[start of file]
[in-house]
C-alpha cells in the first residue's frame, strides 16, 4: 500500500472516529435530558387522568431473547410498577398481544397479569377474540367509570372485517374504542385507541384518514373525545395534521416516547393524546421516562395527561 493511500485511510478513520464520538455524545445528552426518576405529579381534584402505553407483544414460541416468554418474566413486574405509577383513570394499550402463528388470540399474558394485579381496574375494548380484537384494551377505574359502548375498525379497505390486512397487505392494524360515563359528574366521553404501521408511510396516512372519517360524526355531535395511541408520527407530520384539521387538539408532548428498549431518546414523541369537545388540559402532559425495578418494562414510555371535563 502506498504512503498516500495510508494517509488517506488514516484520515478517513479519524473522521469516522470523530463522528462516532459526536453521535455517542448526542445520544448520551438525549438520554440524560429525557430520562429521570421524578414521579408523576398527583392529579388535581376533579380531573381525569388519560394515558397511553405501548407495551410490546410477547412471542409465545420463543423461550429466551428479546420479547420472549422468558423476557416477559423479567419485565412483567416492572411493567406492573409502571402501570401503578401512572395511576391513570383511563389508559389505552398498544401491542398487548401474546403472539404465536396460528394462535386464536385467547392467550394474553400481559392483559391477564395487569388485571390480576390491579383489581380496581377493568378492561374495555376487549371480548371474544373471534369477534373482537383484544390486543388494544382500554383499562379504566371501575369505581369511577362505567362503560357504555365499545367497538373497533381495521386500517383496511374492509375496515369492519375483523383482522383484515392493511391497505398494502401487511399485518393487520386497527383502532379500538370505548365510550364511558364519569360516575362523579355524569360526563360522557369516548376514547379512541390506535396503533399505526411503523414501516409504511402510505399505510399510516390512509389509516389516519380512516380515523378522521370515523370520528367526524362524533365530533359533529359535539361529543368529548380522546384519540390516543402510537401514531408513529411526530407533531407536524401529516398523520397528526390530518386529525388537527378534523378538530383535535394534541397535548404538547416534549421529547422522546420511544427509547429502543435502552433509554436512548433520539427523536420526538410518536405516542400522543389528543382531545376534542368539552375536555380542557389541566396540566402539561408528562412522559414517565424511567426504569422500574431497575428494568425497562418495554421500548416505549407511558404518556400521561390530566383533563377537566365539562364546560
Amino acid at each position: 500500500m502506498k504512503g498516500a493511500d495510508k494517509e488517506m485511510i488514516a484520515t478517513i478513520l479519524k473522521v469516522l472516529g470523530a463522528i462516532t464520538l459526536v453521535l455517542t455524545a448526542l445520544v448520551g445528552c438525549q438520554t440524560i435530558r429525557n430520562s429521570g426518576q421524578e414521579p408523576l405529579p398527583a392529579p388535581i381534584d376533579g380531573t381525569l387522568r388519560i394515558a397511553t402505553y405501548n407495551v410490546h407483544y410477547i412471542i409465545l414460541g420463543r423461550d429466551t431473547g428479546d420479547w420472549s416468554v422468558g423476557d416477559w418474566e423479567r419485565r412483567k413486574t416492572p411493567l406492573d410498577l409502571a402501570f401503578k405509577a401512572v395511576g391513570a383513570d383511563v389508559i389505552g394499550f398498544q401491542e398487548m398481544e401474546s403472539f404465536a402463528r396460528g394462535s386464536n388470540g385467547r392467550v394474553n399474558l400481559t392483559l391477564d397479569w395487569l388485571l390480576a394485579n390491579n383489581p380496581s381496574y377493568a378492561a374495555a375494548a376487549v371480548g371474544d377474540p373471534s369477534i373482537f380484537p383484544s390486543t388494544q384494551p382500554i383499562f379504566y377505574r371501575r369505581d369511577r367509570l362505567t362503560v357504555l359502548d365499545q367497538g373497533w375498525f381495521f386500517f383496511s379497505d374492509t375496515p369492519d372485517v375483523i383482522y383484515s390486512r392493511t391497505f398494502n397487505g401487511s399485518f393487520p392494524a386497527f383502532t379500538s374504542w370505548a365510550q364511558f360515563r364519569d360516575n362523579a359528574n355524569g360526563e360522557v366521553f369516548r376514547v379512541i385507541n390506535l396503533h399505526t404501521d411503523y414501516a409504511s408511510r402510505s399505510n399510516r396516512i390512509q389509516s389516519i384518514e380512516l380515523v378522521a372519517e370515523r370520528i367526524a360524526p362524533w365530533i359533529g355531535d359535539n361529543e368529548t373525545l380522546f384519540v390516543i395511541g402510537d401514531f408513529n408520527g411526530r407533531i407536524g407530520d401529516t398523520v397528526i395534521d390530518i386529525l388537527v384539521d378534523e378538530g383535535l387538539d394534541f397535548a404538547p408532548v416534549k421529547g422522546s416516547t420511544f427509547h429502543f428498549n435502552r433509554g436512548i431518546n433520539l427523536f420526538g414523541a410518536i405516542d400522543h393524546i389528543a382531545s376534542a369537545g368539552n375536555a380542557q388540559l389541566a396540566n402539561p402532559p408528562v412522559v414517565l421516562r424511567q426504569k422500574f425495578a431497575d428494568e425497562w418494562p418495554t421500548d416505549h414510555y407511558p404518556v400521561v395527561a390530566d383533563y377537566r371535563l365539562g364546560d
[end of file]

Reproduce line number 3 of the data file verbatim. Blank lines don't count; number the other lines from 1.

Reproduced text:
Amino acid at each position: 500500500m502506498k504512503g498516500a493511500d495510508k494517509e488517506m485511510i488514516a484520515t478517513i478513520l479519524k473522521v469516522l472516529g470523530a463522528i462516532t464520538l459526536v453521535l455517542t455524545a448526542l445520544v448520551g445528552c438525549q438520554t440524560i435530558r429525557n430520562s429521570g426518576q421524578e414521579p408523576l405529579p398527583a392529579p388535581i381534584d376533579g380531573t381525569l387522568r388519560i394515558a397511553t402505553y405501548n407495551v410490546h407483544y410477547i412471542i409465545l414460541g420463543r423461550d429466551t431473547g428479546d420479547w420472549s416468554v422468558g423476557d416477559w418474566e423479567r419485565r412483567k413486574t416492572p411493567l406492573d410498577l409502571a402501570f401503578k405509577a401512572v395511576g391513570a383513570d383511563v389508559i389505552g394499550f398498544q401491542e398487548m398481544e401474546s403472539f404465536a402463528r396460528g394462535s386464536n388470540g385467547r392467550v394474553n399474558l400481559t392483559l391477564d397479569w395487569l388485571l390480576a394485579n390491579n383489581p380496581s381496574y377493568a378492561a374495555a375494548a376487549v371480548g371474544d377474540p373471534s369477534i373482537f380484537p383484544s390486543t388494544q384494551p382500554i383499562f379504566y377505574r371501575r369505581d369511577r367509570l362505567t362503560v357504555l359502548d365499545q367497538g373497533w375498525f381495521f386500517f383496511s379497505d374492509t375496515p369492519d372485517v375483523i383482522y383484515s390486512r392493511t391497505f398494502n397487505g401487511s399485518f393487520p392494524a386497527f383502532t379500538s374504542w370505548a365510550q364511558f360515563r364519569d360516575n362523579a359528574n355524569g360526563e360522557v366521553f369516548r376514547v379512541i385507541n390506535l396503533h399505526t404501521d411503523y414501516a409504511s408511510r402510505s399505510n399510516r396516512i390512509q389509516s389516519i384518514e380512516l380515523v378522521a372519517e370515523r370520528i367526524a360524526p362524533w365530533i359533529g355531535d359535539n361529543e368529548t373525545l380522546f384519540v390516543i395511541g402510537d401514531f408513529n408520527g411526530r407533531i407536524g407530520d401529516t398523520v397528526i395534521d390530518i386529525l388537527v384539521d378534523e378538530g383535535l387538539d394534541f397535548a404538547p408532548v416534549k421529547g422522546s416516547t420511544f427509547h429502543f428498549n435502552r433509554g436512548i431518546n433520539l427523536f420526538g414523541a410518536i405516542d400522543h393524546i389528543a382531545s376534542a369537545g368539552n375536555a380542557q388540559l389541566a396540566n402539561p402532559p408528562v412522559v414517565l421516562r424511567q426504569k422500574f425495578a431497575d428494568e425497562w418494562p418495554t421500548d416505549h414510555y407511558p404518556v400521561v395527561a390530566d383533563y377537566r371535563l365539562g364546560d